While admittedly it's dated by today's standards, the epic scale of the production that delivered a mini-movie every single week still holds up well to contemporary viewers. It's further addictive thanks to that memorable theme song, which somehow begins playing on repeat in your brain after you've only watched a few episodes in this stunning collectible Walt Disney Treasures limited edition tin set.

However, I must confess that I found that this set was unfortunately lacking in the bonus feature department with several extras clocking in at less than ten minutes which was in stark contrast to last year's trio of Treasures. Still, the packaging and presentation as usual is top notch in offering the series to fans which has been broken down by season into two six-disc sets. Going against the tradition of Disney's gray film reel color boxes with a cool, series-fitting Zorro black shade, the two Treasures tins I received for review contained the studio's set staples of numbered and signed certificates along with a lithograph and collectible pin in each box.

Obviously going in more than fifty years later and having never seen the series before, I initially feared that seventy-eight episodes would become fairly monotonous. Yet fortunately, I was impressed by how watchable the series is today due to some breathtaking sequences that are sure to dazzle on a purely pop culture level when you realize how ahead of the game Disney was in presentation and style even on the small screen.

In the opening multiple week arc, our hero is called to California from academic study in Spain, wherein we discover that Don Diego de la Vega lives a life of dual identities while masquerading both with and without the mask. By using sharp-tongued wit in his pose as a slacker intellectual by day and adopting a cape, mask and employing a sword at night, Zorro takes the law into his own hands to right the wrongs for the underprivileged and mistreated residents of California.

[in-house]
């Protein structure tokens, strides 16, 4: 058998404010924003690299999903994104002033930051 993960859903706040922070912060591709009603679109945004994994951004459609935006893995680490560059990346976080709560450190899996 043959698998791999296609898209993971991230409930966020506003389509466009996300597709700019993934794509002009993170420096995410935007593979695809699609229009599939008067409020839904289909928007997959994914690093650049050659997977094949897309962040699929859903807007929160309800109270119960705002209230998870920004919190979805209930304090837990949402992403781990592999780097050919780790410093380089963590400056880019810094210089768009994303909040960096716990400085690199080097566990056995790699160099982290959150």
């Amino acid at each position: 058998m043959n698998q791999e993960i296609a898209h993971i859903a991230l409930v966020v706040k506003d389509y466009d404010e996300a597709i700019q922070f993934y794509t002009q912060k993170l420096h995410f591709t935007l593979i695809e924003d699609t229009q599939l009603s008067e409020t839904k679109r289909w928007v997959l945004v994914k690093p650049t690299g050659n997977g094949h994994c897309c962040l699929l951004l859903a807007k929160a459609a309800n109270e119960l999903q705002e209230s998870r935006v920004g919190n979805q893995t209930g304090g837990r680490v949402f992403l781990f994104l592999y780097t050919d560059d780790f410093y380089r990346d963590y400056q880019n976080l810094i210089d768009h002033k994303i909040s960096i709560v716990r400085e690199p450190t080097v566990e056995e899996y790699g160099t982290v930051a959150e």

Featuring terrific work by the main ensemble cast including Henry Calvin and Gene Sheldon, Zorro was also a landmark series in the casting of so many talented Latino actors including guest turns by Cesar Romero and Rita Moreno. Likewise, it remained fresh with the use of well-developed multiple episode arcs which again gave the series a longer, more well-planned film like feel that contemporary cable shows utilize to their great advantage.

Despite the fact that Zorro may have struggled to bridge the generational gap in creating as big of a phenomenon with adults as it did with children, it nonetheless remains a celebratory joy for the kid in all of us regardless of age, creed, race, gender or generation. Additionally its release couldn't come at a better time since right now we're especially in the mood to see the man who inspired Batman and the Lone Ranger get even with crooked authority figures and the wickedly wealthy who go after those who cannot fight back. And just as fittingly with audiences more reluctant to go to the multiplex more out of financial hardship than the TV boom of the Golden Age, once again we realize that just as he and the studio did in 1957, Walt Disney (along with Pixar) continue to release solid titles that bring the cinematic experience right to your living room... this time with even better technology.